I’ll admit, I’m not a Catholic scholar but if it is proven that Pope Francis was aware of the allegations and allowed the Bishops and priests to remain in ministry without discipline, he should resign. It’s not the Reformation, where news of the church’s corruption is unquestioned and slow to be discovered. Pope Francis needs to address this. His response towards reporters about the Vigano report sounded much like Pres. Trump when he told them to do their jobs and stop asking him questions. Also not helping Pope Francis’s cause is a tweet from earlier yesterday that has now been deleted. In the papal tweet, Francis stated, “We Christians are not selling a product. We are communicating a lifestyle.” When you start sounding like morally ambiguous Don Draper from Mad Men, that’s when you know you’ve jumped the shark as a leader of a troubled church.

Also some worthwhile points if Francis resigns, and a new Pope must be chosen:

Sorry, I had to inject some humor into this.

On a more serious note, I think what needs to happen is a second Reformation of the church.  If at all possible, Popes should serve for no more than 10 years. As well, Bishops should serve for no more than eight years in any Archdiocese. Finally, the requirement for only single men as clergy is a misunderstanding of scripture and problematic for the situation the church finds itself in. These single men who are to refrain from sex are often subject to distractions and unhealthy sexual habits. Resolving the requirement to be celibate and single may help the clergy live more fulfilled lives. It also seems ridiculous considering the first recognized pope St. Peter was married. Scripture tells us Jesus healed St. Peter’s mother-in-law. That’s kind of a package deal, you don’t get a mother-in-law without a wife. I know the classic comedic bit here would be to say if only it was the other way around, you get a wife but no mother-in-law. I also think worth adding in clergy requirements for the Catholic church is allowing women to be priests. I know that is huge stretch, but even if the Catholic Church was like Southern Baptists only with more decorative clothing and the Virgin Mary would be an improvement.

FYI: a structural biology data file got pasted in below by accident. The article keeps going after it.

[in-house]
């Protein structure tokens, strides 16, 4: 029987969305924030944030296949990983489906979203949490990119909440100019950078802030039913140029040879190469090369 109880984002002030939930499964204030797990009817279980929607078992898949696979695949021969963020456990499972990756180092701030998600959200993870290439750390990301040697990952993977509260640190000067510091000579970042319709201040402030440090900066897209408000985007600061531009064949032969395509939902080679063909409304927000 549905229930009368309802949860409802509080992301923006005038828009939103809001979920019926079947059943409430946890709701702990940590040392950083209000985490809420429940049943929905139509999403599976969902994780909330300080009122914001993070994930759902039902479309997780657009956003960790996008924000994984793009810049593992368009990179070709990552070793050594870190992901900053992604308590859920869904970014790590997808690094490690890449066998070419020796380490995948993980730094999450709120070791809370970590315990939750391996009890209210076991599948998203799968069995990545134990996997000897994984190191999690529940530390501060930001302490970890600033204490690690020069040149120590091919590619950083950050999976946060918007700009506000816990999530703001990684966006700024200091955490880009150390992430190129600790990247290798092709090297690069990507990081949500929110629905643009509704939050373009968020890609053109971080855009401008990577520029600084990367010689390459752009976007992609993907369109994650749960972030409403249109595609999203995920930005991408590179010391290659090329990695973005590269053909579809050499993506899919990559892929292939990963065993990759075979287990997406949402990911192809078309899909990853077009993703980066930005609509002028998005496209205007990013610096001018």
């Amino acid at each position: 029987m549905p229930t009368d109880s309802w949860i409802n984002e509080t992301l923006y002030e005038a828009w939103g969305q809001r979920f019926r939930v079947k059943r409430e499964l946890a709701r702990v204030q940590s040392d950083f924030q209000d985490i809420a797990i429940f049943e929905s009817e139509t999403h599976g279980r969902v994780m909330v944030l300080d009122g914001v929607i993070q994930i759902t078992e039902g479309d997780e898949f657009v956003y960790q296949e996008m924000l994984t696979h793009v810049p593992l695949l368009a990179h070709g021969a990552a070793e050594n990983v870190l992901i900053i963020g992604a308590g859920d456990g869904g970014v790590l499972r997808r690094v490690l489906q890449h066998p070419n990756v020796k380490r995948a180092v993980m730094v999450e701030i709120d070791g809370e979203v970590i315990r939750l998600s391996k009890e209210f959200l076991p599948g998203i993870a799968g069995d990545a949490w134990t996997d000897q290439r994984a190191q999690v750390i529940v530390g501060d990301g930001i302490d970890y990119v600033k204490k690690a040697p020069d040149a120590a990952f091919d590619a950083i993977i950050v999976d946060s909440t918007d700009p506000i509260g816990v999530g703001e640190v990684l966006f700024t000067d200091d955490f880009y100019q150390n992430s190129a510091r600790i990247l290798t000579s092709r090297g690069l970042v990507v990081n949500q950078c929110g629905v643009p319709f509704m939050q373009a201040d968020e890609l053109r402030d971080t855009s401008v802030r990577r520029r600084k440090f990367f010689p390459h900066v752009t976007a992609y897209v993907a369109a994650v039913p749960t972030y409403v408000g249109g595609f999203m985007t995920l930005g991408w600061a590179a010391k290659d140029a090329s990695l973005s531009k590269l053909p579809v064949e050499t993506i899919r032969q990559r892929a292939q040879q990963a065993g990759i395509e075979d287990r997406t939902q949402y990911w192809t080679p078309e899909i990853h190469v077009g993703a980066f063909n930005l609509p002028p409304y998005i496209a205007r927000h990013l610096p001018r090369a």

I’m also aware that there is just as much sexual misbehavior in Protestant circles, but the bureaucratic entanglements allow much of those cases to come to light and be resolved easier and don’t paint the whole church as corrupt.

In sum, be gracious to your Catholic friends, family, and neighbors. If you’re Catholic, know that the head of the Church is Jesus and his heart breaks with you and He will multiply grace unto you.  For both, remember this Labor Day weekend, that Christ has already done the work of saving the Church in spite of mere mortals debating how to help it function better. Happy Labor Day weekend to all!

Poetry Wednesday #17